Light-rail transit is a bad deal for Nevadans

No light-rail line anywhere has ever boosted the overall growth of any region

By Robert Fellner
  • Wednesday, June 20, 2018

Nevadans should trust neither the cost estimates nor claims of future benefits made by the promoters of public transit projects, according to the researchers behind the largest and most robust study of public transportation infrastructure projects ever conducted.

The study — Underestimating Costs in Public Works Projects: Error or Lie? found that the actual cost for public transportation projects was, on average, 41 percent higher than what was originally forecasted.

The researchers determined that the “cost estimates used to decide whether such projects should be built are highly and systematically misleading,” something which “cannot be explained by error and is best explained by strategic misrepresentation, that is, lying.”

Of course, and as their incentives dictate, this fact has done little to dissuade government agencies tasked with providing transit from advocating for such schemes.

As reported recently in the Las Vegas Review-Journal, the Regional Transportation Commission of Southern Nevada (RTC) is now considering the creation of an 8.7 mile light-rail system, with a starting estimated cost of $750 million that would be mostly funded via an increase in the county sales tax rate.

The near-certainty that costs will end up ballooning past this initial forecast is just one of many reasons why taxpayers should be skeptical.

For starters, there is good reason to believe the demand and actual number of users of a light-rail system will be far less than projected, much like what happened with the Las Vegas Monorail.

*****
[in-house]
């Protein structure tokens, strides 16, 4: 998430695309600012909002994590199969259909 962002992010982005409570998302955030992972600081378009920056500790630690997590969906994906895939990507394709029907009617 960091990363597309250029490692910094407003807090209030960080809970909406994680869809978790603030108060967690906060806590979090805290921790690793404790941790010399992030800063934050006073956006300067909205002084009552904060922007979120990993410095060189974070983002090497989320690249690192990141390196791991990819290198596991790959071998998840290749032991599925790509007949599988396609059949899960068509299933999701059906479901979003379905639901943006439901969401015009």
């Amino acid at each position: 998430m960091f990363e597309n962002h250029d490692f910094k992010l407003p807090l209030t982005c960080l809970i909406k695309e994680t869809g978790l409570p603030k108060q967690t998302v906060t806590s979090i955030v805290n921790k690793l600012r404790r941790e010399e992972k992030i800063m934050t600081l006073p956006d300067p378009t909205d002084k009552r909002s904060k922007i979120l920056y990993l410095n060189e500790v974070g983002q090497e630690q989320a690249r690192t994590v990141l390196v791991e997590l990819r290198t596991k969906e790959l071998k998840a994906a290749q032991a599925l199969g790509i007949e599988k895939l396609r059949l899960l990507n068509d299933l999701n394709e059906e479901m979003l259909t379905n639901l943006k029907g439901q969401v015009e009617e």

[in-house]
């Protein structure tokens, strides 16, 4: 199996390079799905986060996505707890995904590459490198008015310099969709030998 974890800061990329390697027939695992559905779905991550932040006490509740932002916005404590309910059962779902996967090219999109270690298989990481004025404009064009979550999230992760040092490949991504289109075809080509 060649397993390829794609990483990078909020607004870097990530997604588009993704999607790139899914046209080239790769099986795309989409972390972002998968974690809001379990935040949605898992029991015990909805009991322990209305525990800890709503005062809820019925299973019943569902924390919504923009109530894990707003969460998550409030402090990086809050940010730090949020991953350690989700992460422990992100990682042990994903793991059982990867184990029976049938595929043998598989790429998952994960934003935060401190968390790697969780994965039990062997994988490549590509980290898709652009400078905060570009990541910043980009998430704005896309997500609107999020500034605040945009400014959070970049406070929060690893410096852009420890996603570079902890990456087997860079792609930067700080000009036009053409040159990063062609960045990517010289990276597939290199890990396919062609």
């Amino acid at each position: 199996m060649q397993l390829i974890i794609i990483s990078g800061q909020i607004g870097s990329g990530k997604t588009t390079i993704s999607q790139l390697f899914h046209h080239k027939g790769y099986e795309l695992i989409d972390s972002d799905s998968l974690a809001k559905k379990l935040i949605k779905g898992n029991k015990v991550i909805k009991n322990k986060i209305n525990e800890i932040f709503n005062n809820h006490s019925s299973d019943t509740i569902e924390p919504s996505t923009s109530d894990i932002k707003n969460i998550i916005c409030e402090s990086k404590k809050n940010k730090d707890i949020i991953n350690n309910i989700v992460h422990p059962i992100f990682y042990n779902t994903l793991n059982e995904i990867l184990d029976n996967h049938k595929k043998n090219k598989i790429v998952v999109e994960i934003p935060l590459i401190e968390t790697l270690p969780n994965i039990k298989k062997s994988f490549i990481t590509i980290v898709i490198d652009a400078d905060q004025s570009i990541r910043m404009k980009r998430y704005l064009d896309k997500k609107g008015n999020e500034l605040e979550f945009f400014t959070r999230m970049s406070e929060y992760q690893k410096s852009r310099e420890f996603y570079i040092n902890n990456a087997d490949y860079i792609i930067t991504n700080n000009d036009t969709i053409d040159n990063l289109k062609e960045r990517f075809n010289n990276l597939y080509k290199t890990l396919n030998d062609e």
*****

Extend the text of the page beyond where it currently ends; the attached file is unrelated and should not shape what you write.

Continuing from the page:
Take the case of Phoenix, for example, which is frequency cited as an example of a successful light-rail system.

Nearly seven years after its creation, local transit authorities reported that only 0.3 percent of Phoenix commuters used the light-rail system in 2015, according to an azcentral.com news report.

And when you look at the numbers for all forms of public transit, things get even worse. In 2008, the year before the Phoenix light-rail line opened, 3.3 percent of commuters took public transit to work. By 2015, it was down to 2.5 percent. In other words, the number of light-rail commuters is not even enough to offset the number of those who have stopped using public transit altogether.

Unable to defend such numbers, proponents instead have claimed that the transit system was responsible for economic growth in the region. But this is simply not true, according to the Cato Institute’s Randal O’Toole:

Light-rail advocates also claim the Phoenix rail line has stimulated economic development. In fact, many of the developments they count were projects planned before the rail line opened but were never built. Today they are vacant lots, and the companies that planned them are out of business, while most of the money spent on developments that were actually built were on government or government-subsidized projects.